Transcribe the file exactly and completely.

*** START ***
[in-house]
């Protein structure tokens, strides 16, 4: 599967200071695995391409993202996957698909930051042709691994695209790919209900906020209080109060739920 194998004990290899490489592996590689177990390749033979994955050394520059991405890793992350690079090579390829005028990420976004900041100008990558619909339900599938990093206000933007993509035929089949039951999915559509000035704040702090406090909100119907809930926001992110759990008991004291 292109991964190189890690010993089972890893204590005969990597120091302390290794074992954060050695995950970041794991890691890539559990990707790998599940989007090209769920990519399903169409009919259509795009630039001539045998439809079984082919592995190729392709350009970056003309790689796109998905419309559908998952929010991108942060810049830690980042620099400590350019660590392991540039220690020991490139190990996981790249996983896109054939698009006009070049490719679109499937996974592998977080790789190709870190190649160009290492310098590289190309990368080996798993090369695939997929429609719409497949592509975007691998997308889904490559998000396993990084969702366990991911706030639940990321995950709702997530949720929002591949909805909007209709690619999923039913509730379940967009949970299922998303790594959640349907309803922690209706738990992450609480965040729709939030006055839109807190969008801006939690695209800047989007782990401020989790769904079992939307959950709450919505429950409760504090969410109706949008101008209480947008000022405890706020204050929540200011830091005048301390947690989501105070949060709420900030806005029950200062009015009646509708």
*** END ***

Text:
[in-house]
């Protein structure tokens, strides 16, 4: 599967200071695995391409993202996957698909930051042709691994695209790919209900906020209080109060739920 194998004990290899490489592996590689177990390749033979994955050394520059991405890793992350690079090579390829005028990420976004900041100008990558619909339900599938990093206000933007993509035929089949039951999915559509000035704040702090406090909100119907809930926001992110759990008991004291 292109991964190189890690010993089972890893204590005969990597120091302390290794074992954060050695995950970041794991890691890539559990990707790998599940989007090209769920990519399903169409009919259509795009630039001539045998439809079984082919592995190729392709350009970056003309790689796109998905419309559908998952929010991108942060810049830690980042620099400590350019660590392991540039220690020991490139190990996981790249996983896109054939698009006009070049490719679109499937996974592998977080790789190709870190190649160009290492310098590289190309990368080996798993090369695939997929429609719409497949592509975007691998997308889904490559998000396993990084969702366990991911706030639940990321995950709702997530949720929002591949909805909007209709690619999923039913509730379940967009949970299922998303790594959640349907309803922690209706738990992450609480965040729709939030006055839109807190969008801006939690695209800047989007782990401020989790769904079992939307959950709450919505429950409760504090969410109706949008101008209480947008000022405890706020204050929540200011830091005048301390947690989501105070949060709420900030806005029950200062009015009646509708």